WASHINGTON — Urging an end to tensions between two US partners, President Barack Obama asked Turkey on Friday to keep pulling its troops from a training camp in Iraq and respect the country’s integrity as a sovereign nation.
In a phone call, Obama urged Turkish President Recep Tayyip Erdogan “to take additional steps to de-escalate tensions with Iraq,” the White House said, including removing more troops. The White House said both leaders were in agreement about the need to cooperate in fighting the Islamic State group and pursuing a resolution to Syria’s civil war.
Obama’s outreach marked the latest effort in an ongoing US diplomatic campaign to resolve the spat between Iraq and Turkey, and followed phone calls earlier in the week between Vice President Joe Biden and the prime ministers of both Iraq and Turkey.
The dispute flared up earlier this month after Turkey sent reinforcements to a camp in northern Iraq where Sunni and Kurdish troops are being trained to fight the Islamic State. Turkey has stationed troops there since last year but recently sent more, claiming the need to protect its forces from IS attacks.
During a UN Security Council meeting on the issue later Friday, Iraqi Foreign Minister Ibrahim al-Jaafari reminded council members of Article 51 of the UN Charter, which notes a member state’s right of self-defense.
When asked by reporters whether his country will resort to force to remove the Turkish troops, al-Jaafari said his country has no intention of starting a war with other countries, but “all options are available.”
Iraq asked the Security Council to condemn the “Turkish occupation” and demand that the troops leave immediately, but council diplomats said after the meeting that no decisions had been made.
Tensions with Iraq have played out against the backdrop of Turkish concerns about Kurdish rebels, who have been engaged in renewed fighting with Turkish troops since July. In the last three days, Turkish security forces have killed 62 Kurdish militants in two mainly Kurdish towns near the border with Iraq, Turkey’s military said. One Turkish soldier was killed.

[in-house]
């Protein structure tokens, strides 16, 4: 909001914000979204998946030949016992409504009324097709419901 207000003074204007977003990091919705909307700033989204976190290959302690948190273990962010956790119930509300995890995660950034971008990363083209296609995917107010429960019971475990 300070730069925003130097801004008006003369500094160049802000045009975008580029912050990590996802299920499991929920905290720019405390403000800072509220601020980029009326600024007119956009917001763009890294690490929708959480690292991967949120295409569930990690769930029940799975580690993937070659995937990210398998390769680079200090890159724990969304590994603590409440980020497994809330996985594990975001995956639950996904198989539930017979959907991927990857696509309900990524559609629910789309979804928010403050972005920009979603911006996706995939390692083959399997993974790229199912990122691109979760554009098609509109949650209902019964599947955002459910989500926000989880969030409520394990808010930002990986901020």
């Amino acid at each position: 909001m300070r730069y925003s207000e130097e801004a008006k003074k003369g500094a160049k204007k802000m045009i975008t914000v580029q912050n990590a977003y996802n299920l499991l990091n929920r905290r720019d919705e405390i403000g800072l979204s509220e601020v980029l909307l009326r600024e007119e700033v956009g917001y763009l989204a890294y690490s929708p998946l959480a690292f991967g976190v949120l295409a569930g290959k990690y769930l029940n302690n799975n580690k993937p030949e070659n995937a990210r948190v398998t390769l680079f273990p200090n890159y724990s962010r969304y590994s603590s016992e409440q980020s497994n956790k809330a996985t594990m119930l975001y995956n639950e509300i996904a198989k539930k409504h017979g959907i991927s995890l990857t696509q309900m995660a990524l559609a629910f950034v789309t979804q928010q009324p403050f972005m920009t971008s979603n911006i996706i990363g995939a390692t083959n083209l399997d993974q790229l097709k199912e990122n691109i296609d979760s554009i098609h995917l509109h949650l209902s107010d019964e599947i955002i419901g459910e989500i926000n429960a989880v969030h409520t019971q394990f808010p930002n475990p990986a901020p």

Turkey’s ambassador to the UN, Halit Cevik, told reporters that Turkish troops were in Iraq to protect not only the trainers but also Iraq’s “territorial integrity.”
Copyright 2015 The Associated Press.
The Times of Israel covers one of the most complicated, and contentious, parts of the world. Determined to keep readers fully informed and enable them to form and flesh out their own opinions, The Times of Israel has gradually established itself as the leading source of independent and fair-minded journalism on Israel, the region and the Jewish world.
We've achieved this by investing ever-greater resources in our journalism while keeping all of the content on our site free.
Unlike many other news sites, we have not put up a paywall. But we would like to invite readers who can afford to do so, and for whom The Times of Israel has become important, to help support our journalism by joining The Times of Israel Community. Join now and for as little as $6 a month you can both help ensure our ongoing investment in quality journalism, and enjoy special status and benefits as a Times of Israel Community member.